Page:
Yautepec Gallery is honored to present the first international solo exhibition for Ryan Perez, a Los Angeles-based artist whose sculptures and photographs of exacting studio constructions playfully confound distinctions between artistic and industrial production. For Perez, his work exists metaphorically within the moment of seduction. When one chooses, for example, which pair of scissors to buy amongst many, the utility of the tool itself becomes inconsequential to the sensuality of its form, and the identification of an individual with an aesthetic sensibility becomes of paramount concern.
For the exhibition "Don't Say Goodnight," Perez offers two series of photographic works, B.O.G.O. Vision and Three Sisters, both of which represent the diverging results of an iterative process based on formal and conceptual concerns, but don't necessarily pretend to distance themselves from the assortment of Skittles available at one's local convenience store.
Even the title of B.O.G.O. Vision is a reference to the massively successful "Buy One Get One" promotional retail strategy in which an item is sold at a discount or given away for free with the full-price purchase of another. It serves as a tongue-in-cheek emphasis on the series' diptych nature, in which one photograph is coupled with its direct formal opposite; however, that same utilization of bold color pairings and spatial symmetry also lives within the same wheelhouse of visual strategies common to commercial design. In this way, Perez seems to want to provoke with his work the same emotional mechanisms that — in terms of our aforementioned scissors — might make one choose the red ones over the blue ones. Yet, in doing so, the work becomes conscious of the abstracted nature of that decision, the moment of "want" on autopilot.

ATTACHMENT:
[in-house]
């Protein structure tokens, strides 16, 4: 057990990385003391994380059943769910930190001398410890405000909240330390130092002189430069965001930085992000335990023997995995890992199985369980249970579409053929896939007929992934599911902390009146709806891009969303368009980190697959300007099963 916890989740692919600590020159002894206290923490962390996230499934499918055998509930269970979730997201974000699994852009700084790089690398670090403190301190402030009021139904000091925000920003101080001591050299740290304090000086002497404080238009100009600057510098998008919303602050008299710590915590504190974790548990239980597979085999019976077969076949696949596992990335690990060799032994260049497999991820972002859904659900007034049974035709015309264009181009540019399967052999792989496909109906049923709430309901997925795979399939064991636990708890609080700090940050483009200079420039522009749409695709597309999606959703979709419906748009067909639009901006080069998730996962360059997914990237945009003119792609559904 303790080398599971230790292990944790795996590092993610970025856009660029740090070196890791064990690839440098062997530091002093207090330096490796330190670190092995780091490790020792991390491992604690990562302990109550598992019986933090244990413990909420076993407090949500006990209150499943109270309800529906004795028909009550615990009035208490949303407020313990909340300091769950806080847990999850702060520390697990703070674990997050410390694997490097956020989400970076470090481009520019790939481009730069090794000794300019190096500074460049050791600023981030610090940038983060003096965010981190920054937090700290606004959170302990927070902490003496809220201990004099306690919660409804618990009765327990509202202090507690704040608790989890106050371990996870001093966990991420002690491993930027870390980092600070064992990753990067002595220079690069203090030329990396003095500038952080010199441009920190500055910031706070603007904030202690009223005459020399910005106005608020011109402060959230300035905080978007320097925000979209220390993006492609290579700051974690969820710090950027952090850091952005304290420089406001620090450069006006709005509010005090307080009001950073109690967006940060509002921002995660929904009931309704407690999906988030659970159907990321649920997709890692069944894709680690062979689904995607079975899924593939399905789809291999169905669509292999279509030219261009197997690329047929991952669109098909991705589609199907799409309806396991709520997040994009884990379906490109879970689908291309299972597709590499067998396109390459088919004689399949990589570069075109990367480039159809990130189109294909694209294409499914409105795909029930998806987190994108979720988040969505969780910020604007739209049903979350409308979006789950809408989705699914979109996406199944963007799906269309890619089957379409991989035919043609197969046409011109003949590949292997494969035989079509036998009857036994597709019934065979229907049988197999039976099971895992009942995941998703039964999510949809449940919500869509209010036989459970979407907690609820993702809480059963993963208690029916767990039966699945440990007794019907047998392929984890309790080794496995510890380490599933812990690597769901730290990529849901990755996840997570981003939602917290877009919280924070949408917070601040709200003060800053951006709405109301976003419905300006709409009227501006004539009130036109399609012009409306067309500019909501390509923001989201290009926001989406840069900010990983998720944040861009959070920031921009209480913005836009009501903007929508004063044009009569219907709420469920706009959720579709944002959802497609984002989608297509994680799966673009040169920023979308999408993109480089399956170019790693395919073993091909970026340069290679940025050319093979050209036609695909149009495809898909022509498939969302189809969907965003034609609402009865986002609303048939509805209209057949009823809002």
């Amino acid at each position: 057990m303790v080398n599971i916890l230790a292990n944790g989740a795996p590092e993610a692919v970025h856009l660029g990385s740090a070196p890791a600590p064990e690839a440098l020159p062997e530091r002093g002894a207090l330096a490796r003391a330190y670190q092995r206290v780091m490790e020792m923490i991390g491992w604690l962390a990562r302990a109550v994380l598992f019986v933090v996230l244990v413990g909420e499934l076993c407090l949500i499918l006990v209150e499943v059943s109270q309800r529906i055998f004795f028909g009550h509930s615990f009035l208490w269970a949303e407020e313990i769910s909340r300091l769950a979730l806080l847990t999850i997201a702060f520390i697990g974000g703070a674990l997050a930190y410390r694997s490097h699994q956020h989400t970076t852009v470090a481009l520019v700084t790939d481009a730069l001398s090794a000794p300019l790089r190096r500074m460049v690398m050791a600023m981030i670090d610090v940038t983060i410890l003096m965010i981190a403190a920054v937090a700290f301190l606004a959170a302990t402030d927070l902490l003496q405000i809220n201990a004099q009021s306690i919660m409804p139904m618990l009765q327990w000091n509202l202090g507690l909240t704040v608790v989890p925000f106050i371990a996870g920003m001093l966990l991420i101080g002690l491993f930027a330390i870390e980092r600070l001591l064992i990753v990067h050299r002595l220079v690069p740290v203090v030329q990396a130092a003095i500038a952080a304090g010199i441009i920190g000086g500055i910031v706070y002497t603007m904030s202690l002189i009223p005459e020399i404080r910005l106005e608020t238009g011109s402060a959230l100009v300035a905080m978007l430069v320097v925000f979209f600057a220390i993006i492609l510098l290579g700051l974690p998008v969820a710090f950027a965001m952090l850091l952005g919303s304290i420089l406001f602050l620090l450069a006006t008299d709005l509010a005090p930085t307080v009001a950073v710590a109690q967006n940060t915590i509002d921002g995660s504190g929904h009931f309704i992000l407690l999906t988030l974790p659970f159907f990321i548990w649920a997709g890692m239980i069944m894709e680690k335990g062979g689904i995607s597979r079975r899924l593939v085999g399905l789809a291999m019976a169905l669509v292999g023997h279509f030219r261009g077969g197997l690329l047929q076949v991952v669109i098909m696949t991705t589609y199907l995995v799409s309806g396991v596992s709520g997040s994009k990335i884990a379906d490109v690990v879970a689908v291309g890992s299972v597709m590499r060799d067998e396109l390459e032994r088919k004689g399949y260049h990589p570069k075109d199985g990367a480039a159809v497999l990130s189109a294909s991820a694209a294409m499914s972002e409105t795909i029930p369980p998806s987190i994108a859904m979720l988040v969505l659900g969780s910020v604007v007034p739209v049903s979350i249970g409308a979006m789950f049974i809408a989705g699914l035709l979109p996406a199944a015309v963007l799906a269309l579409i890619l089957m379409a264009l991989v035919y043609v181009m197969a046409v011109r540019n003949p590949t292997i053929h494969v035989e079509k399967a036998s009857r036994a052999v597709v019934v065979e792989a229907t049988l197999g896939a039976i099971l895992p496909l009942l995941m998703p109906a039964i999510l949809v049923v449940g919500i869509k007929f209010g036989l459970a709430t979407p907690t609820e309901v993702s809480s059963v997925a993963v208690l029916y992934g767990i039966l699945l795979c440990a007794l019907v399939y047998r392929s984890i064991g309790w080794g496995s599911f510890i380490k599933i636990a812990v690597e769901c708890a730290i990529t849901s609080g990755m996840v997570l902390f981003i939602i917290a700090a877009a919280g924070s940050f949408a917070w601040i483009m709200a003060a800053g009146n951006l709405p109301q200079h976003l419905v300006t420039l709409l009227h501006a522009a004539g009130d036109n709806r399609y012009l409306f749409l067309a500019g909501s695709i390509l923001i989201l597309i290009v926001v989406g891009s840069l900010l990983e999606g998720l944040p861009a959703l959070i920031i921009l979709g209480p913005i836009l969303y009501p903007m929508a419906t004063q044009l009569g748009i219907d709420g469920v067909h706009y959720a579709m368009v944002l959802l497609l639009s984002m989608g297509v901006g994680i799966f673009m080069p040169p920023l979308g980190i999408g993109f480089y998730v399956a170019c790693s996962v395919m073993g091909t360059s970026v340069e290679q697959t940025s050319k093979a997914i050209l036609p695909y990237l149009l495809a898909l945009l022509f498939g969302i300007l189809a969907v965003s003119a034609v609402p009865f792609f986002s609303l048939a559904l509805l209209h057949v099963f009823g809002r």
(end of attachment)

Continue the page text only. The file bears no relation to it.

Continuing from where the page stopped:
In the series Three Sisters, Perez has titled each work after a ship on Columbus' maiden voyage to the Americas. The studio constructions in these three photos are comprised of floral-patterned fabrics, reflective foils, plastics — reworkings of inexpensive, mass-produced goods that likely made their own voyage to the Americas, but across the Pacific. Photographed in black-and-white, these works provide a sublime contrast to their more ostentatious B.O.G.O. Vision companions. Moreover, Perez's intent here feels darker, more bitingly sardonic and less ludic. Naming these works after the ships whose voyage was the harbinger of global trade (and exploitation) to come, may thus strike the viewer as a — perhaps morbid but no doubt relevant — joke, which also signals the fact that this New World in question is now clearly making way for the next one.
Ryan Perez (b. Oceanside, CA 1982) received his BFA from Art Center College of Design in 2008 and his MFA from University of California Riverside in 2012. His work has been exhibited at Raid Projects, Control Room, Pepin Moore, the Riverside Art Museum, and LACMA Special Projects, among others. He lives and works in Los Angeles.